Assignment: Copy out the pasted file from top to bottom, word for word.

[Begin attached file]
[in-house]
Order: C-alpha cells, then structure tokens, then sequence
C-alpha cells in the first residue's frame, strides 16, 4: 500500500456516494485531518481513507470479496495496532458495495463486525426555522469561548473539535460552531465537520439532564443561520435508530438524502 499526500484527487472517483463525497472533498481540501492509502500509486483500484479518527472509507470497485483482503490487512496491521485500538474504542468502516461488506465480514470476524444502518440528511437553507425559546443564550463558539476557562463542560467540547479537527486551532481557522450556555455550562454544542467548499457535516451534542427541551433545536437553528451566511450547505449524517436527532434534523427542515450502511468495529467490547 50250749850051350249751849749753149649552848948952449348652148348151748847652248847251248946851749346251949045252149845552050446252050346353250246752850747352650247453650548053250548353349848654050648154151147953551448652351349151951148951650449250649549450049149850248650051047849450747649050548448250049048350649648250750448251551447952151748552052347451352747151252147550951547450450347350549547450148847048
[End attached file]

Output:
[in-house]
Order: C-alpha cells, then structure tokens, then sequence
C-alpha cells in the first residue's frame, strides 16, 4: 500500500456516494485531518481513507470479496495496532458495495463486525426555522469561548473539535460552531465537520439532564443561520435508530438524502 499526500484527487472517483463525497472533498481540501492509502500509486483500484479518527472509507470497485483482503490487512496491521485500538474504542468502516461488506465480514470476524444502518440528511437553507425559546443564550463558539476557562463542560467540547479537527486551532481557522450556555455550562454544542467548499457535516451534542427541551433545536437553528451566511450547505449524517436527532434534523427542515450502511468495529467490547 50250749850051350249751849749753149649552848948952449348652148348151748847652248847251248946851749346251949045252149845552050446252050346353250246752850747352650247453650548053250548353349848654050648154151147953551448652351349151951148951650449250649549450049149850248650051047849450747649050548448250049048350649648250750448251551447952151748552052347451352747151252147550951547450450347350549547450148847048